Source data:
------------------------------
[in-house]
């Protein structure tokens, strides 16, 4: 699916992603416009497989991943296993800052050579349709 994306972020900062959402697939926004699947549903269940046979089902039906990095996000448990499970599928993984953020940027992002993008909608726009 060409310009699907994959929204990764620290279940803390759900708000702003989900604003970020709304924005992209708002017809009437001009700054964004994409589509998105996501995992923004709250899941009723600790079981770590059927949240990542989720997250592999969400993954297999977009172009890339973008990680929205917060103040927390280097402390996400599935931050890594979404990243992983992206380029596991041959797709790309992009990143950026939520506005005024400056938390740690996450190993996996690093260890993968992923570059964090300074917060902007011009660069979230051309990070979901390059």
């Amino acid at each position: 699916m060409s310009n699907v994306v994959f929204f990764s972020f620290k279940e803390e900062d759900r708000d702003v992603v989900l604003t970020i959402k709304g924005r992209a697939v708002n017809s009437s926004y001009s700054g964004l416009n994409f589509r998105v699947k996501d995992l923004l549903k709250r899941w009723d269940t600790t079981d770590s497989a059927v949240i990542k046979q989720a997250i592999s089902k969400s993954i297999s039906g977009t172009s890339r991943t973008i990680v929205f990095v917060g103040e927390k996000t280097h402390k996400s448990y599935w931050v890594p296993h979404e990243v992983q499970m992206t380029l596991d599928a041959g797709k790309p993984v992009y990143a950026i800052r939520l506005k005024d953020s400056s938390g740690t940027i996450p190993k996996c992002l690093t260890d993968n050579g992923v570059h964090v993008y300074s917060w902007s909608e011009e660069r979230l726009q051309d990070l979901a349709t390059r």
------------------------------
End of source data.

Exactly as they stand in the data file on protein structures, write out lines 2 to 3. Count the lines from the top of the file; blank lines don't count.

């Protein structure tokens, strides 16, 4: 699916992603416009497989991943296993800052050579349709 994306972020900062959402697939926004699947549903269940046979089902039906990095996000448990499970599928993984953020940027992002993008909608726009 060409310009699907994959929204990764620290279940803390759900708000702003989900604003970020709304924005992209708002017809009437001009700054964004994409589509998105996501995992923004709250899941009723600790079981770590059927949240990542989720997250592999969400993954297999977009172009890339973008990680929205917060103040927390280097402390996400599935931050890594979404990243992983992206380029596991041959797709790309992009990143950026939520506005005024400056938390740690996450190993996996690093260890993968992923570059964090300074917060902007011009660069979230051309990070979901390059």
């Amino acid at each position: 699916m060409s310009n699907v994306v994959f929204f990764s972020f620290k279940e803390e900062d759900r708000d702003v992603v989900l604003t970020i959402k709304g924005r992209a697939v708002n017809s009437s926004y001009s700054g964004l416009n994409f589509r998105v699947k996501d995992l923004l549903k709250r899941w009723d269940t600790t079981d770590s497989a059927v949240i990542k046979q989720a997250i592999s089902k969400s993954i297999s039906g977009t172009s890339r991943t973008i990680v929205f990095v917060g103040e927390k996000t280097h402390k996400s448990y599935w931050v890594p296993h979404e990243v992983q499970m992206t380029l596991d599928a041959g797709k790309p993984v992009y990143a950026i800052r939520l506005k005024d953020s400056s938390g740690t940027i996450p190993k996996c992002l690093t260890d993968n050579g992923v570059h964090v993008y300074s917060w902007s909608e011009e660069r979230l726009q051309d990070l979901a349709t390059r």